Loading

-1°F

-5°F

-1°F

-2°F

-8°F

-1°F

1°F

-2°F

-6°F

1°F

-1°F
NEWS STORIES

Will It Pass? Rhinelander Referendum DecisionSubmitted: 02/06/2013
Story By Lex Gray & Kira Lynne


RHINELANDER - No one wants to pay higher taxes.

But Rhinelander, Northland Pines, and Three Lakes school districts are asking you for more money.

So we asked them what's at stake.

Tonight, Newswatch 12's Lex Gray and Kira Lynne take a look at the School District of Rhinelander.

"When I look back to moving to this area, one of the reasons was [my husband] was very confident in the school system," says Lori Haug.

Lori and her husband Tony Haug moved to Rhinelander from Eau Claire 14 years ago.

"At the time when we moved here, I felt it was a very good school district, a good place to raise kids," Tony says.

That's proven to be true for their three children.

"I think our decision to move here was a great one," Lori says. "The depth of the curriculum is something that my girls are really enjoying. We have both of them in Advanced Placement classes. They'll be more than prepared to go to university if they choose."

But the Haugs also have a son in seventh grade.

By the time he gets to high school, AP courses, foreign languages, and other electives could be gone.

"The thought of losing that is scary to us," Lori says.

Scary, but a definite possibility.

The School District of Rhinelander is asking taxpayers for another $4 million per year through 2016.

That means each year, you'd pay $105 more than you do now per $100,000 in property value.

The odds are stacked against the district.

It's gone to referendum 24 times since 1996. Fifteen of the 24 have failed.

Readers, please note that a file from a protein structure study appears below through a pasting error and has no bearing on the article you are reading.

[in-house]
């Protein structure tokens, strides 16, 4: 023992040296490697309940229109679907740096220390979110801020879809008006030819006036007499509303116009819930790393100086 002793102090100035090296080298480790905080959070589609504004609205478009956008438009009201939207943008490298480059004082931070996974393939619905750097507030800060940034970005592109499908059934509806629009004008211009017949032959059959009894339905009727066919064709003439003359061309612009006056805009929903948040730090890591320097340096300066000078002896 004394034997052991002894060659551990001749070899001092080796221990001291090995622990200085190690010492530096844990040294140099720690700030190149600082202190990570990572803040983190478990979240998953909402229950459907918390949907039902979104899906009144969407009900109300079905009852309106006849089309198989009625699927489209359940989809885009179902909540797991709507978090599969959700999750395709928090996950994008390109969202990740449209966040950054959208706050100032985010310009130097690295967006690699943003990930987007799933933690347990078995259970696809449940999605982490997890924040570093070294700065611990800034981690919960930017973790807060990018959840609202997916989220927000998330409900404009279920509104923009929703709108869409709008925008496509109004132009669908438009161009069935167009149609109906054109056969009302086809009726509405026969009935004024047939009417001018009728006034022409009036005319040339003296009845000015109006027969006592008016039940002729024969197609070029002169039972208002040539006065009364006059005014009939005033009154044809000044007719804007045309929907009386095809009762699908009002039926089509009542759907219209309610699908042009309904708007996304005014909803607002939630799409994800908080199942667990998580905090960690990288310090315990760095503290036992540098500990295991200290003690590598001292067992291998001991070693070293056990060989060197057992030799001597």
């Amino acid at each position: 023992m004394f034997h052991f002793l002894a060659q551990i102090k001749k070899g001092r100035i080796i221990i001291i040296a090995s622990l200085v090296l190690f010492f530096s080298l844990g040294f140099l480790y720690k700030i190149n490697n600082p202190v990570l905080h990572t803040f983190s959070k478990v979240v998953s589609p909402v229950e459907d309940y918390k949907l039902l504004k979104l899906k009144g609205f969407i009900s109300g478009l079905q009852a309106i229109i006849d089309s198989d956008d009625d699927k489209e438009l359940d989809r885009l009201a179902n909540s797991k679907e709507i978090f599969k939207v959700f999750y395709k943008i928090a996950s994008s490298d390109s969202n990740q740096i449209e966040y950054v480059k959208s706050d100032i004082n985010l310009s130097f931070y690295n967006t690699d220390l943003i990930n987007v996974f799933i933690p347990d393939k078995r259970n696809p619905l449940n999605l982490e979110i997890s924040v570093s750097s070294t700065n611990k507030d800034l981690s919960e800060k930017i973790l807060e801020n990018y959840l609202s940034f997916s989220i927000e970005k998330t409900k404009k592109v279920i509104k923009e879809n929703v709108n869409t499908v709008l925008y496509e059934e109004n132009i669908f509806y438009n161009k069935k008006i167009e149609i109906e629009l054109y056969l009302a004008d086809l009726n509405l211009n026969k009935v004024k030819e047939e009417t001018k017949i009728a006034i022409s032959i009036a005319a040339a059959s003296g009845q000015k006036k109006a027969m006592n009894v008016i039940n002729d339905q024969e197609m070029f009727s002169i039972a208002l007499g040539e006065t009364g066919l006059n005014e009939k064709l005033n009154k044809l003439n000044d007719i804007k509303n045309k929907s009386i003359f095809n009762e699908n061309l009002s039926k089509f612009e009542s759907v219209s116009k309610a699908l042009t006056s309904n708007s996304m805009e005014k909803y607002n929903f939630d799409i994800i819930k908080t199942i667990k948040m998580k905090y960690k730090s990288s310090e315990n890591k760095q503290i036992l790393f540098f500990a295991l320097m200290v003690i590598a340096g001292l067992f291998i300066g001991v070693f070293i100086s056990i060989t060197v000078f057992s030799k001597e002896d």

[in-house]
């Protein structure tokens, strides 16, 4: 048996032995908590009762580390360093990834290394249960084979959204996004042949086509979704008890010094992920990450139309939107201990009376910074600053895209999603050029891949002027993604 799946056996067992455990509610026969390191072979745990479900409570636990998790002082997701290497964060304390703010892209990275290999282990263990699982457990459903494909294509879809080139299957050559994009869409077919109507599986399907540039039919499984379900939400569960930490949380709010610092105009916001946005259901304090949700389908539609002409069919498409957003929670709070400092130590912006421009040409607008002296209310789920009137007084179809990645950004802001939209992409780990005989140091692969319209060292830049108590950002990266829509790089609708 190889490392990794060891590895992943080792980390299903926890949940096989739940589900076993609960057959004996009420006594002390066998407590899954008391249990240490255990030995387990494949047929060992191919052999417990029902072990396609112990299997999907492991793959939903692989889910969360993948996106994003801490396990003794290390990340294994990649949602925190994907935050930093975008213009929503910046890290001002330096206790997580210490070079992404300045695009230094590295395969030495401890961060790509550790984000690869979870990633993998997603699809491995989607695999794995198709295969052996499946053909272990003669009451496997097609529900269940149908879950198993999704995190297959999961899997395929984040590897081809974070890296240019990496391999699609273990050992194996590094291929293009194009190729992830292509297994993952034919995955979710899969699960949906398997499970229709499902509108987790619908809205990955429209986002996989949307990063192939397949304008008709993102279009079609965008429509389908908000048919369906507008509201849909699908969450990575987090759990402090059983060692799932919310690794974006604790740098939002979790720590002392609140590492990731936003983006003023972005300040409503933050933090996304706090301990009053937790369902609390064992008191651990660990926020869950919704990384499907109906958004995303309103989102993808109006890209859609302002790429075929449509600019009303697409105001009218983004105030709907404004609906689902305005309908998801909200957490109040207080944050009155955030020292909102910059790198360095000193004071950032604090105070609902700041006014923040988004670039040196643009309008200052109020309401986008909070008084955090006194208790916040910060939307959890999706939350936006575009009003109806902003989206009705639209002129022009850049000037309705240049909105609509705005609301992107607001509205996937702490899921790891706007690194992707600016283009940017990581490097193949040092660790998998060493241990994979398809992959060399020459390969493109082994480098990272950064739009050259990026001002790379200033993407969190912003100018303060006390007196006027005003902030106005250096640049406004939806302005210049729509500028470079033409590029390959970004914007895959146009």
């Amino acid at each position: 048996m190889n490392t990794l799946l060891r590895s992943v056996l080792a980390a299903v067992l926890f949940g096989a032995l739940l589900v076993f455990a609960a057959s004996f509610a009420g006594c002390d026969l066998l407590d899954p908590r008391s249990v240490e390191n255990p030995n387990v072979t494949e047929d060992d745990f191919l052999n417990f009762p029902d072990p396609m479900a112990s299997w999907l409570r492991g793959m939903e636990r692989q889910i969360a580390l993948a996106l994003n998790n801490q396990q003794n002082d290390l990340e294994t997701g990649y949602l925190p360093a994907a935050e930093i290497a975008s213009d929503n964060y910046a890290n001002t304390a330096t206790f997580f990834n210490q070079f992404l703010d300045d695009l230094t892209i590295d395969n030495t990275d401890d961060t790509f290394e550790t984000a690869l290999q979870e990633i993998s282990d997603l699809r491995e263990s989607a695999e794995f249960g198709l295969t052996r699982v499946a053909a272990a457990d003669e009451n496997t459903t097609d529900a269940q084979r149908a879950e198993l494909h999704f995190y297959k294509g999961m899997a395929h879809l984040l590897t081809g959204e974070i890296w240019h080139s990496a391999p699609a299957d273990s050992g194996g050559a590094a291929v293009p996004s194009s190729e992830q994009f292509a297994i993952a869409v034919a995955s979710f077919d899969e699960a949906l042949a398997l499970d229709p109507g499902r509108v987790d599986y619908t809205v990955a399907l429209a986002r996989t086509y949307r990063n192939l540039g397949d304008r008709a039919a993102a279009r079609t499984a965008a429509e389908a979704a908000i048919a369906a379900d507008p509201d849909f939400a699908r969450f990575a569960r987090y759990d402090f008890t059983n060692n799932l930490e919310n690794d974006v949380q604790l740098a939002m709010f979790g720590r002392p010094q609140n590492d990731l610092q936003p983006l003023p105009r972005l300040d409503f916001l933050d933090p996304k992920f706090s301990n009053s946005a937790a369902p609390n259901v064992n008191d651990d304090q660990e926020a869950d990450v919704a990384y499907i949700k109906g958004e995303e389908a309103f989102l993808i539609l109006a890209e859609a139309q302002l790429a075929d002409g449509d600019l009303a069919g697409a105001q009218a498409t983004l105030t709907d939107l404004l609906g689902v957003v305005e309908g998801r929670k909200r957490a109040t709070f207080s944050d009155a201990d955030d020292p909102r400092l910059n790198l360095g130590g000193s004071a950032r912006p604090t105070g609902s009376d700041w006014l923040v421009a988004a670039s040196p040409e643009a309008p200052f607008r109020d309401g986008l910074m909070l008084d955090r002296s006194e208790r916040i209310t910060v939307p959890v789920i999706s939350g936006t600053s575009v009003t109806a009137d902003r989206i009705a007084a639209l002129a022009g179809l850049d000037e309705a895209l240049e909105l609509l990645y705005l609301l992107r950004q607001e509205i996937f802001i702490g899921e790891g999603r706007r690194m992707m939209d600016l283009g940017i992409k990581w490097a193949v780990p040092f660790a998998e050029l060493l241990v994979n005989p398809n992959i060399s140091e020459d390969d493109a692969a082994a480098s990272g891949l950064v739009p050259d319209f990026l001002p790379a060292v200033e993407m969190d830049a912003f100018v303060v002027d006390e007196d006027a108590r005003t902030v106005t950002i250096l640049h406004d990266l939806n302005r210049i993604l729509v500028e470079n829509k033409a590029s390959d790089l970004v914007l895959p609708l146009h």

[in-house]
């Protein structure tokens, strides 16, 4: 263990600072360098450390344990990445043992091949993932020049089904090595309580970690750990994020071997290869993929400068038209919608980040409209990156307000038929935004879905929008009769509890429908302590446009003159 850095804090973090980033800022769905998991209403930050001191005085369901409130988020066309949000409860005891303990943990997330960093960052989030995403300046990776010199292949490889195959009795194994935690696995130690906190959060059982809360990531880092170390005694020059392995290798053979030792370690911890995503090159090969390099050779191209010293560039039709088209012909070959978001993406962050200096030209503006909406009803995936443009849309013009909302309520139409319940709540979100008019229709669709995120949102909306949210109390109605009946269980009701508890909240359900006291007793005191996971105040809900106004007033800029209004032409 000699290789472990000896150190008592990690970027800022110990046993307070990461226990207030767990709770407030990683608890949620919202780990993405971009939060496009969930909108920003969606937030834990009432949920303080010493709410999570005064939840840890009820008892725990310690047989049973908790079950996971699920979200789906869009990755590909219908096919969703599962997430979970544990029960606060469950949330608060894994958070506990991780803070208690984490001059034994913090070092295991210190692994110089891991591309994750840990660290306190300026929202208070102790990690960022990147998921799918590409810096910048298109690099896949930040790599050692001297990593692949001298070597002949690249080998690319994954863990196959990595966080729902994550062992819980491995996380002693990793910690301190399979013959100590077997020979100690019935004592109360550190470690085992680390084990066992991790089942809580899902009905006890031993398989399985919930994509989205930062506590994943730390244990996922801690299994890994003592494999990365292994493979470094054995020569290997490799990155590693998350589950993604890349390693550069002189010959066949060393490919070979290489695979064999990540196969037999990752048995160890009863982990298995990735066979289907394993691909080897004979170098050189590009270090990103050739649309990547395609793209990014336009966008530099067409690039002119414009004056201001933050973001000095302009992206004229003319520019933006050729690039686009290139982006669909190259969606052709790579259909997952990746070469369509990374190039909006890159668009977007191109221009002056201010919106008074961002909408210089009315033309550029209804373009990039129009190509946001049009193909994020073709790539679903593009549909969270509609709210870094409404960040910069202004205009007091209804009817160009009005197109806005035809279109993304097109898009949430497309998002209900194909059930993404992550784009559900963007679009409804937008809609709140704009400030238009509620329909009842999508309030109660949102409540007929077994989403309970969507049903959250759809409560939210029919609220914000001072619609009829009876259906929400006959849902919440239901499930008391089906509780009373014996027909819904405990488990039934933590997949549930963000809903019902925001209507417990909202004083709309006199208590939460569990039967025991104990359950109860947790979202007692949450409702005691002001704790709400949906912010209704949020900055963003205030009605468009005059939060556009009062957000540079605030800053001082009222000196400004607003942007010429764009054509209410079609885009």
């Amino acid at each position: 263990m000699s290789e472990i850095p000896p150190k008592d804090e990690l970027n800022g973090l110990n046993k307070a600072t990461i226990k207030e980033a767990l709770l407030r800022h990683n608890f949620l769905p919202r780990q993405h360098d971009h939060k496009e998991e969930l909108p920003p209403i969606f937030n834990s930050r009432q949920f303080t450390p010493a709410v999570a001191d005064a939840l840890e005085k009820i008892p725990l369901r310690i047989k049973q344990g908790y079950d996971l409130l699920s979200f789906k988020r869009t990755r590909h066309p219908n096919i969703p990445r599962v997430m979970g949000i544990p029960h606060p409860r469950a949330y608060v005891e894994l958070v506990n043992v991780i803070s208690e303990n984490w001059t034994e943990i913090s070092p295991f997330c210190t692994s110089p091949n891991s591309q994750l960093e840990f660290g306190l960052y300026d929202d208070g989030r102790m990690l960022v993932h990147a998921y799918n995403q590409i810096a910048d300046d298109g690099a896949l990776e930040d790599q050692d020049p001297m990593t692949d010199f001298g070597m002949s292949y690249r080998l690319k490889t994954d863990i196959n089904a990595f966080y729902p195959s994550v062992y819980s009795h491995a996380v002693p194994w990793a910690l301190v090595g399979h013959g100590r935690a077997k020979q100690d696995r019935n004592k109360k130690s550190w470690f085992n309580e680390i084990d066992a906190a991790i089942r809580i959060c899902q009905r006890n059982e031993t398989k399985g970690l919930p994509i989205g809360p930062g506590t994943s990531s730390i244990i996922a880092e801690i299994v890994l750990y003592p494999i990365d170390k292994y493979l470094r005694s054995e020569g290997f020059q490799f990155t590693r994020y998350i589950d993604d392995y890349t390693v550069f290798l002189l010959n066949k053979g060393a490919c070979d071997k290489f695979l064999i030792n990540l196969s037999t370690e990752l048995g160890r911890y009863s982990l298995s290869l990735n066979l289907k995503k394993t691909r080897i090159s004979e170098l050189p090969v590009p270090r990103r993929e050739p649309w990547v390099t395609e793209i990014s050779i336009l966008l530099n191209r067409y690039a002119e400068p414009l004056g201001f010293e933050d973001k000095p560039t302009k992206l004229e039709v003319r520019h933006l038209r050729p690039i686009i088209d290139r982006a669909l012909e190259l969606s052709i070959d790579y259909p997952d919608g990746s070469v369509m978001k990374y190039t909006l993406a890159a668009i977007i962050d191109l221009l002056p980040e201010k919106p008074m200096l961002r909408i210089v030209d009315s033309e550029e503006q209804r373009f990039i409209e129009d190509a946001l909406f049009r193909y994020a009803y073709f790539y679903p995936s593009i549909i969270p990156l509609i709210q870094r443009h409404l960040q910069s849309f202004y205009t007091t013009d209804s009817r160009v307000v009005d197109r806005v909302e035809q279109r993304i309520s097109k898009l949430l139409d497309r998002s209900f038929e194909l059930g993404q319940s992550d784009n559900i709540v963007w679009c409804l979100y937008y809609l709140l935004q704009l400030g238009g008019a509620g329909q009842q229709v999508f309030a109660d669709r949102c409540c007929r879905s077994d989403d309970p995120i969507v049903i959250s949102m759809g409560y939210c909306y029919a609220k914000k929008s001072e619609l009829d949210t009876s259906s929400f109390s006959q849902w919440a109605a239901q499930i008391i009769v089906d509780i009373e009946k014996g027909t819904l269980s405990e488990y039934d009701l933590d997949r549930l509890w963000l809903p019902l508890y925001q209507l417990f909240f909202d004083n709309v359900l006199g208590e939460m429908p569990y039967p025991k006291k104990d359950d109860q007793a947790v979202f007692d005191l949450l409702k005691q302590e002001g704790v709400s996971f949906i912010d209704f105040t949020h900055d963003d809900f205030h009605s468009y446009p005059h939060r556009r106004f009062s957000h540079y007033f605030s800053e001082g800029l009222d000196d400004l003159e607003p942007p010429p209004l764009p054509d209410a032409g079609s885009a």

Lori hopes this time is different.

"It's time to bury all the distrust before and move forward for the sake of the community."

The effects of a failed referendum go beyond classroom doors.

"The students lose, future students lose, the town loses," Tony says. "When your school system is going negative, people will relocate, businesses will not come here, current businesses will question being here, and growth will go slow."

Growth is important to Tony. He's the president of ABX, a Rhinelander manufacturing company.

"Having a strong school system is important for all businesses that are currently here and all future businesses," he said.

But if this referendum fails, Rhinelander won't have a strong school system.

The board started cutting back in 2002. They've laid off teachers, trimmed down activities and sports, closed a building, and cut back on busing.

This time, the district cuts would go even deeper.

Charter schools and some sports and activities would go.

But most disturbing for the Haugs - elective classes would also go.

"My oldest daughter now is looking into colleges" Tony says. "So when you talk about the electives and courses being cut that would prevent her from getting into one of the universities of Wisconsin, that's a huge concern."

It's a concern big enough to talk about moving.

"If our kids don't have the ability to get into universities, going to Rhinelander High School, I think you have to reevaluate where you're living," Tony says.

"I think we would have to consider it," Lori says. "Would we want to? Absolutely not."

But the Haugs hope it won't come to that.

"I believe most people understand that we have to maintain the school districts and the levels," Tony says. "I believe that it will be passed and it needs to be passed and it's the right thing to do. We want to fight for our town and the school district."